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Iran’s Asymmetric Threat

 
 

New Year in the Persian Gulf has opened in the usual atmosphere of scurrility, mistrust and competition. The Iranian nuclear crisis – already animated by economic and cyber warfare, an unrelenting diplomatic offensive, and a systematic program of sabotage, espionage and assassination – has, over the past month, incorporated yet another aspect: the specter of naval confrontation.

Iran is planning a new round of naval war games in February. These follow an earlier round, which unfolded against the backdrop of two unusually bold threats: the first, to close the Strait of Hormuz in response to the imposition of new sanctions; the second, to attack a U.S. aircraft carrier should it return to the Gulf.

Neither threat has so far been acted upon, of course, nor are they likely to be. As a number of analysts have noted, any attempt by Iran to disrupt the passage of oil out of the Gulf would be a largely self-defeating move, given its current economic fragility and abiding dependence on oil exports.

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Rather, Iranian bellicosity is better understood as an attempt to shape expectations about its future behavior. In the rough-and-tumble world of international politics, a reputation for recklessness, even irrationality, can be a useful bargaining tool, as North Korean negotiating behavior attests. In particular, Iran is determined to drive up the risks of an attack on its territory, especially its nuclear facilities, by conveying the resolve and ability to respond with naval operations along a spectrum of intensity, from low level harassment of merchant shipping to the kind of hit-and-run attacks on U.S. naval platforms more commonly associated with Chinese strategy in the Western Pacific.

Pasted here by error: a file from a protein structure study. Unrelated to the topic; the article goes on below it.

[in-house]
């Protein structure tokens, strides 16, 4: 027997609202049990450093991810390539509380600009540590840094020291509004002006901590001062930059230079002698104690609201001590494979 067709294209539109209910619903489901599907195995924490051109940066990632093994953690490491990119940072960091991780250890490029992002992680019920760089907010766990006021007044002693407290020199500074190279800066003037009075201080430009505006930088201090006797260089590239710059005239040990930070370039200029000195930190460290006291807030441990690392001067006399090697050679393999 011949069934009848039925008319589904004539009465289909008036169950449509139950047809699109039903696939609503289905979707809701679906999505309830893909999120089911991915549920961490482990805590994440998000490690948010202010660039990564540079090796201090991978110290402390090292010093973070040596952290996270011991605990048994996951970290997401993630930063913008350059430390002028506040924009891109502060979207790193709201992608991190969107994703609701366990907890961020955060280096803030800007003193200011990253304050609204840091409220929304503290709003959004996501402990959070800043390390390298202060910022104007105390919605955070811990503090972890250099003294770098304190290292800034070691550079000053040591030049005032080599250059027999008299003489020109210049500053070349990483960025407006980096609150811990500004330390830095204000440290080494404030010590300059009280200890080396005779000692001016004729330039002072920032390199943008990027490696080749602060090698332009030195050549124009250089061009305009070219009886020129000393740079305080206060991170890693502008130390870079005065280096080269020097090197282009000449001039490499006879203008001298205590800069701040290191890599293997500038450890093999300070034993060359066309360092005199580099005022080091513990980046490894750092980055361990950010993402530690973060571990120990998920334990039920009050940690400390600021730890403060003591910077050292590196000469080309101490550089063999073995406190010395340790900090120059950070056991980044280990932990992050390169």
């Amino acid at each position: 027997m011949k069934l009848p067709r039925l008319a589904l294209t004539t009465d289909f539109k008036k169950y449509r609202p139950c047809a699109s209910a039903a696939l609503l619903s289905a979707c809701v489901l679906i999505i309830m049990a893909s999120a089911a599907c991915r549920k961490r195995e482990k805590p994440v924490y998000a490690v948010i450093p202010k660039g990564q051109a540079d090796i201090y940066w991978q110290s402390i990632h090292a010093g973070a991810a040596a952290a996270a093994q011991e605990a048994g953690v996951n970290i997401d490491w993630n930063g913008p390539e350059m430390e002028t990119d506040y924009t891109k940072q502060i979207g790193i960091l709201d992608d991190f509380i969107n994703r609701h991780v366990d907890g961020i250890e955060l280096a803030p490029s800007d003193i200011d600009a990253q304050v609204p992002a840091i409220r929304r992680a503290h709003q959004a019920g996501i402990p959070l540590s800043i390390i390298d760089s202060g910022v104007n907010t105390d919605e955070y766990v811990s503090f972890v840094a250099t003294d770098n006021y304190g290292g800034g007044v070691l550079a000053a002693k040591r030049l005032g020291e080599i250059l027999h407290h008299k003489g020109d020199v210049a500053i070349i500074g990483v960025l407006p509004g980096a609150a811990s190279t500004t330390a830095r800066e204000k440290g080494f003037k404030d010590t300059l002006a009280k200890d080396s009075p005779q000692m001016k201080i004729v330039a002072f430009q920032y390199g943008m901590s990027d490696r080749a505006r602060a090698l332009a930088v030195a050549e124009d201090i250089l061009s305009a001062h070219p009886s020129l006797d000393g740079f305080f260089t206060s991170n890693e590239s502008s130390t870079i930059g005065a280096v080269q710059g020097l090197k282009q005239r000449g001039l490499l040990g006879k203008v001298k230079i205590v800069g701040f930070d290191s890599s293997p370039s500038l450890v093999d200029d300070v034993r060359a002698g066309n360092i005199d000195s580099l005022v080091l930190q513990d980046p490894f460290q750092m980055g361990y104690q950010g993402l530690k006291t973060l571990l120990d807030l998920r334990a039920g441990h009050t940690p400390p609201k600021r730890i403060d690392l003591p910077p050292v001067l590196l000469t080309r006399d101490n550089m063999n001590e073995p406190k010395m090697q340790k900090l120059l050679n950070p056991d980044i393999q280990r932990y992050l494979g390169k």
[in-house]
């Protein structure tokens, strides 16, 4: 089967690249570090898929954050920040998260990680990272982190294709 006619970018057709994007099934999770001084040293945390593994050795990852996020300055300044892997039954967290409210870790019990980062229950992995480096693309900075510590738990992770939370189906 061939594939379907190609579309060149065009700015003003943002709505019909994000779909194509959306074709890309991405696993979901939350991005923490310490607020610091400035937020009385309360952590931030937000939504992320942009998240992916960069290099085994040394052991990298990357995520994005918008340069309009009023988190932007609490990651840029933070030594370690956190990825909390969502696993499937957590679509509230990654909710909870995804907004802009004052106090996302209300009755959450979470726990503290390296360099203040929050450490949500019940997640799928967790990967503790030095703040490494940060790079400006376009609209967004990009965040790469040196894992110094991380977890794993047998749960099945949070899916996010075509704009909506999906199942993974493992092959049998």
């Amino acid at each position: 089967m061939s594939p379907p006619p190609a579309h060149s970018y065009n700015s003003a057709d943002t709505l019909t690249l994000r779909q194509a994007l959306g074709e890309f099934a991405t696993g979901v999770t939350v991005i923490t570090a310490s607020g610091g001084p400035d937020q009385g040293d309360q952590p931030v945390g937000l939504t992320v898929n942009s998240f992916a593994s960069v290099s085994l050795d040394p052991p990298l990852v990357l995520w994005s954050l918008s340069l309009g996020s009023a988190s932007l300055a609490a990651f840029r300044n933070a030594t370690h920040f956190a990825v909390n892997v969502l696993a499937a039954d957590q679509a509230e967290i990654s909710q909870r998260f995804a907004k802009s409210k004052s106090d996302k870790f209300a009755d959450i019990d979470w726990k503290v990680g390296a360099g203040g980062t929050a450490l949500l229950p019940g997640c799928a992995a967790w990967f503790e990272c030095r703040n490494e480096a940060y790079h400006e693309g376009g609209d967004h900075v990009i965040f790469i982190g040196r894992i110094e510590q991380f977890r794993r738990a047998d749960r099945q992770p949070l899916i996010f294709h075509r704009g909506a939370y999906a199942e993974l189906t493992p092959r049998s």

That questions remain about the credibility of these threats is cold comfort for U.S. military planners, though. For them, a preoccupation with capabilities rather than intentions, which can change, means they now confront a potentially asymmetric challenge in the Gulf at a time when they are trying to make deep cuts in the defense budget and reorient their strategic focus to Asia. Indeed, evidence suggests that Washington is taking Tehran’s threats seriously.

This is no surprise. By regional standards, the Iranian navy represents an atypically strong coastal force with a coherent force structure designed not to defeat a superior naval power so much as impose prohibitive costs on intervening in Iran’s southern air and maritime approaches. Built for sea denial, it comprises submarines, mines and fast attack craft armed with anti-ship cruise missiles. Each of these capabilities is cheap relative to the platforms against which they’re being fielded, and each places a disproportionate burden on the side seeking to defend against them. Submarines are hard to find; mines take a long time to clear; and Fast Attack Craft, especially when used in numbers and dispersed formations, are difficult to prevent closing to a range at which their missiles become a serious risk to even well protected ships.